non-polar solvents such as tetrachloromethane, chloroform, hexane, toluol, and most of the aromatic and saturated aliphatic hydrocarbons.
According to the invention it is possible to control the specificity during extraction of the target analyte by specific bulk properties of the analyte-specific polymer membrane layer, such as polarity. In this way lipophilic components can be extracted from an aqueous phase into a membrane phase, which likewise comprises lipophilic components.
The polymer is an aliphatic main chain with non-polar or low-polar substituents. In this case polymerisates should be named, which form the polymer layer on the transducer. Those homopolymerisates or copolymerisates are preferred which originate from the monomer units of alkenes, and if necessary carry non-polar or low-polar substituents:
______________________________________Ri RiC CRi Ri D______________________________________
The following are named as examples for R1 substituents: R1 = --H, --F, --Cl, --BR, --NO2, --COR, --COOR (bound to the polymer main chain via the oxygen atom or carbon atom), carboxylic acid nitryl groups, carboxylic acid amide groups, aliphatic/aromatic ether groupings, aromatic/heteroaromatic residues. The polymer material can be of a low-molecular up to extremely high-molecular composition, but is however preferably high-molecular.
Among the known homopolymerisates or copolymerisates on the basis of monomer units which originate from an alkene, those ones are specially preferred which are a vinylhalogenide homopolymerisate, a vinylhalogenide copolymerisate, a vinylidenehalogenide homopolymerisate or a vinylidenehalogenide copolymerisate. In these homo- or copolymerisates the halogen atom is preferably a chlorine atom.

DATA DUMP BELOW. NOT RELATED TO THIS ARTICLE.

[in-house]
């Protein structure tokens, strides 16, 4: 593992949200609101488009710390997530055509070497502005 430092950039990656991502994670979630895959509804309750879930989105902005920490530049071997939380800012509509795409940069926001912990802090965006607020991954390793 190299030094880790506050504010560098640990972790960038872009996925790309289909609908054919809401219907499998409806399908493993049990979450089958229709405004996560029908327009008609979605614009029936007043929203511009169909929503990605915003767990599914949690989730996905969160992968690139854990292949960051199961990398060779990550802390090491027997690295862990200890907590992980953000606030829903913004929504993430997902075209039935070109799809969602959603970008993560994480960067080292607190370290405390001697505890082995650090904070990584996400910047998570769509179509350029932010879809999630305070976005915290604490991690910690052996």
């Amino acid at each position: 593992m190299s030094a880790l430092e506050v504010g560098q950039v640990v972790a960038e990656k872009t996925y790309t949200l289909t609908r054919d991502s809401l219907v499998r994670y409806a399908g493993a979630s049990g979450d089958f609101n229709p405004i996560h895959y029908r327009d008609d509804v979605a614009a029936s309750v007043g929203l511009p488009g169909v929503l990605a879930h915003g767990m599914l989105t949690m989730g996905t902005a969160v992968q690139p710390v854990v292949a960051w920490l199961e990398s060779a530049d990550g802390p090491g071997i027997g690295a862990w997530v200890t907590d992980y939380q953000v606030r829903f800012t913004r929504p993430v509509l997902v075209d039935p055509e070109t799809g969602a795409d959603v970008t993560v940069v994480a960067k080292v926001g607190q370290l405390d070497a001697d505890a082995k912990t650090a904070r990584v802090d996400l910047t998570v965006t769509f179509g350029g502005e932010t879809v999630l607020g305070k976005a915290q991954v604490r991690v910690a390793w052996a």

The following polymer materials (corresponding homo/copolymerisates) are considered as polymers for the solid or semi-solid membrane:
silicon containing polymer material, preferably a silicon resin or silicon rubber;
cellulcse derivates such as cellulose ether or cellulose ester.
Solid or semi-solid layers produced from such polymers can also if necessary contain organic, lipophilic, water-insoluble liquids, preferably ethers and esters of aliphatic alcohols.
Alternatively to this, detection of polar additives in an organic medium, e.g. of oils, is possible by extraction into ionically-conductive solid or semi-solid polymer films, which are not miscible with the measuring solution.
In this case the polymer of the layer should be a polymer or copolymer with intensely hydrophilic side groups, or have only small proportions of low-polar or hydrophobic groups. Solid or semi-solid layers produced from these polymers can likewise contain an aqueous electrolyte solution.
Such a film can for example be a solid polyethylene oxide film, which contains alkali salts as ionic additives (supporting electrolytes), preferably lithium salts with the anions CF3 CO2 --, CF3 SO2 --, C6 F13 SO3 --, Hgl3 --, AsF6. The other appropriate polymers which possess a high degree of chain mobility, are for example polyphosphazene (1) and polysiloxane (2) with the side groups R which have cation-complexing and ion-pair-separating properties, such for example as is the case with oligoalkyl ethers. The polymers mentioned can be described by the following general formulae: ##STR1## Polymers are preferred with R=OCH2 CH2 OCH2 CH2 OCH2.